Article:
Jungling is what separates the decent Hecarim players from the good ones. Jungling is debatably the hardest role to play on a team to begin with, and while parts of Hecarim's kit make it easier, other bits will make your job frustrating. Devastating Charge can be either your best friend or your worst enemy depending entirely on your positioning. This means that ganking bot or top needs a lot more work than with most other junglers, especially since Hecarim doesn't have much of a source of follow-up CC. Exhaust can be taken to help this, but hard CC in lane is best - talk it over with your teammates in champion select, and make them aware that they need to help. This is mostly for river ganks, which are tough to pull off unless your target is very pushed, which can be avoided. The easiest way around this is the single path above river on each lane; it's your backdoor to the lane, and lets you gank a lot easier, as long as you're willing to risk running right by their tower. Mid functions similarly, though ganks from river aren't quite as difficult. It's still optimal to gank from above river, though, this raises your chance of success.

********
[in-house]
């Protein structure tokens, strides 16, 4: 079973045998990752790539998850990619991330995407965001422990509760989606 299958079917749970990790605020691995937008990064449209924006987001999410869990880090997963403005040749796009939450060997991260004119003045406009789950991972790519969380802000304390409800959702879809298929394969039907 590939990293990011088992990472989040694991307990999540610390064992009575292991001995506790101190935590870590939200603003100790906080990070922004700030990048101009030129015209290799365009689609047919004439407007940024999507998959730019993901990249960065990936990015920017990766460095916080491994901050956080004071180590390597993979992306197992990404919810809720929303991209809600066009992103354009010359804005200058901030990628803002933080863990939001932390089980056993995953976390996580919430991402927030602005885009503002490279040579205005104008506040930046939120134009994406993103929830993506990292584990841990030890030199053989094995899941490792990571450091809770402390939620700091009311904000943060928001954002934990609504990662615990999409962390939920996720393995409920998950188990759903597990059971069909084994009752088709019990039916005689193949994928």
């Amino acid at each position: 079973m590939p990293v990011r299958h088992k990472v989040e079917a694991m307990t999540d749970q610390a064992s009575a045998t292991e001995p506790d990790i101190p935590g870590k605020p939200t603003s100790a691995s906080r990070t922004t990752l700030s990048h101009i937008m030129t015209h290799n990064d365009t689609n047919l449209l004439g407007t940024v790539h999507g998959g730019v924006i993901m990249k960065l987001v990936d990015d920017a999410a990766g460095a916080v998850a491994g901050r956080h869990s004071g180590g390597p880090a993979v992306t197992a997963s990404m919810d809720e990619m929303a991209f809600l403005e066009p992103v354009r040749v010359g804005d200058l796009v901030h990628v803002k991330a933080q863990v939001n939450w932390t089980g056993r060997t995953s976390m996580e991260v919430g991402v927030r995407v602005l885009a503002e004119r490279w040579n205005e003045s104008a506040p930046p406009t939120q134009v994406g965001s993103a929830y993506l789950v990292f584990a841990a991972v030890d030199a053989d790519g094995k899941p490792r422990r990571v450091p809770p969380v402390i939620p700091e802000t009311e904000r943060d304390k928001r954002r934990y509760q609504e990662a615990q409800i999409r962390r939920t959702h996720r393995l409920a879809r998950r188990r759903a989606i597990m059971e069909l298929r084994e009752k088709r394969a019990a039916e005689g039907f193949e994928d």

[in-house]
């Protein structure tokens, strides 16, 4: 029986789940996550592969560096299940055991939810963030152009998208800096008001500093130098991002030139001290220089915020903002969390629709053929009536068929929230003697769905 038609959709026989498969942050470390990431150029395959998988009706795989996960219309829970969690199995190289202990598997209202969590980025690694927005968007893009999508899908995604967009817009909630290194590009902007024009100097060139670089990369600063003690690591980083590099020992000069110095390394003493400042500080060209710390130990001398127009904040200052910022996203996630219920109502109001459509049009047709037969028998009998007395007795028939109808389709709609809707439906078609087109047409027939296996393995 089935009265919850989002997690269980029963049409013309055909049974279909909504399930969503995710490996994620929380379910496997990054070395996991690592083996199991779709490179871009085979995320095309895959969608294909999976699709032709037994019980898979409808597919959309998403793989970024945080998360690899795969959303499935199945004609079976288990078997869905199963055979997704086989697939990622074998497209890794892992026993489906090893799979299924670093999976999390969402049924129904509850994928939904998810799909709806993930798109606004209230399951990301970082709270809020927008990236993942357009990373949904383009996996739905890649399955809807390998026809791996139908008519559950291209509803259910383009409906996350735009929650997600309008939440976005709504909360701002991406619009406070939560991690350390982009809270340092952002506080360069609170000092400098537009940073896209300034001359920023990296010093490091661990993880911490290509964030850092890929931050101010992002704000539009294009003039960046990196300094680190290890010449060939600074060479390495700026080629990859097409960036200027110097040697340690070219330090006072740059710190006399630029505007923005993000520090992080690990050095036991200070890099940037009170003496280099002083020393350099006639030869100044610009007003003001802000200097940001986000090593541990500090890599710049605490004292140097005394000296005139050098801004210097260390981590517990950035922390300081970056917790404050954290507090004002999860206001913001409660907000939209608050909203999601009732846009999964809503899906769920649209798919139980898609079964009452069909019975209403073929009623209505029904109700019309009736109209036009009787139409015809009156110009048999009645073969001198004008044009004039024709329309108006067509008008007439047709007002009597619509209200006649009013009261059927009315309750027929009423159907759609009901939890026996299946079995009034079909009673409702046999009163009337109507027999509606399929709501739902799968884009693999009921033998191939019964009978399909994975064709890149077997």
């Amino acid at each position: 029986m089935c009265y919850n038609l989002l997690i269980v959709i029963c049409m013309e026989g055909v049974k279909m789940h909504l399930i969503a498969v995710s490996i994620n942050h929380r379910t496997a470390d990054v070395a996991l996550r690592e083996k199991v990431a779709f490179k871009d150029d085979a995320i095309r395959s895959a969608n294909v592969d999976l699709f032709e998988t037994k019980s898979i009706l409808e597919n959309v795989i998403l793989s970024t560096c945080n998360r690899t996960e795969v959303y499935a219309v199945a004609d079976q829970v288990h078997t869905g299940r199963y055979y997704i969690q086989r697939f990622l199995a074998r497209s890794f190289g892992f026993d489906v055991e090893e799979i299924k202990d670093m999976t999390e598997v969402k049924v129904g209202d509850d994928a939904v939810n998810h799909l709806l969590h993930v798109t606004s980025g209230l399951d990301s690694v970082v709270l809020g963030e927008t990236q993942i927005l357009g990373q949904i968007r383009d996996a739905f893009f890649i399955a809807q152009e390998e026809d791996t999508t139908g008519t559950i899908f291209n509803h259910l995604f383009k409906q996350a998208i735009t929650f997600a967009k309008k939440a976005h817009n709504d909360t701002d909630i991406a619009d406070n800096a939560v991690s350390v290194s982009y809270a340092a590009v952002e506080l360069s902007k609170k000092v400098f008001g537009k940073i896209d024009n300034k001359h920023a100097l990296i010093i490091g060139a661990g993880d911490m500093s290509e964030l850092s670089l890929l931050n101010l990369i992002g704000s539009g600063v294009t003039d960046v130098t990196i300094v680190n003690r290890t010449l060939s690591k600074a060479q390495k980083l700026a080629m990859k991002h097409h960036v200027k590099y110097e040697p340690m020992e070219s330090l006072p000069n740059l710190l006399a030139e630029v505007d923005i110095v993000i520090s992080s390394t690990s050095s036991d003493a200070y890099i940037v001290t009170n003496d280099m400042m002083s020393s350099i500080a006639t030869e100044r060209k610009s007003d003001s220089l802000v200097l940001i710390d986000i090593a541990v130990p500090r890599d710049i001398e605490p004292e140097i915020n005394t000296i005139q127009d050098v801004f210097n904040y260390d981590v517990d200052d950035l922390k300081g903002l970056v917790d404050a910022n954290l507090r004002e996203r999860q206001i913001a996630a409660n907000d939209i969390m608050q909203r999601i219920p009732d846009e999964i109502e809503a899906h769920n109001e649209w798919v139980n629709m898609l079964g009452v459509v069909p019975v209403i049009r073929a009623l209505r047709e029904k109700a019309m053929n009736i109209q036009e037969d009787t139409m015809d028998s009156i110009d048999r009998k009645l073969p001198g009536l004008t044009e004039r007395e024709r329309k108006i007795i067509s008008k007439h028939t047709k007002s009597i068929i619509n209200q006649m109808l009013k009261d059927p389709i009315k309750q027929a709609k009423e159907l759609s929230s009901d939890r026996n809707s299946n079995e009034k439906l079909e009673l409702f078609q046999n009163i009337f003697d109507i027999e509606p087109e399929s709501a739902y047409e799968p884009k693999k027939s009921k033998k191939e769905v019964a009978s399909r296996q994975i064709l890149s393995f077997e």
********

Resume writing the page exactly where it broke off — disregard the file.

The spots talked about are shown above for reference, though the assumption is that you understand where I'm talking about. (Red denotes prime gank spots for the bottom team, and yellow shows the ideal ones for the top team.)
These spots, as useful as they are for ganks, also have a major vulnerability, especially the side lanes; they're easily warded, with the added danger of passing right near their golems and red buff. If a ward picks you up and their jungler is nearby, you'll be in for a fight, so prepare for that possibility, to say nothing of them knowing you're on the way. This is further complicated by the fact that your lane may not be able to remove that ward - if your team is on the upper half of the map, you can probably ask your support to remove it with a pink ward or Oracle's, but if your team is on the bottom half, that duty would have to go to your solo top, who risks provoking a gank themselves for the same reason that it's dangerous for you to be there. Just be careful and coordinate with your team though, and you should be able to pull through. Hecarim's jungle is not for the faint of heart, it's high risk/high reward.
In conclusion, Hecarim is a solid DPS character with the ability to become reasonably bulky, and excels in the solo top slot, while making a viable jungler as long as your skill level allows it. I hope my insights on this champ prove to be useful to at least some of you, and if you do well with it, go ahead and send me screenshots of game stats, I just might make a section devoted to it!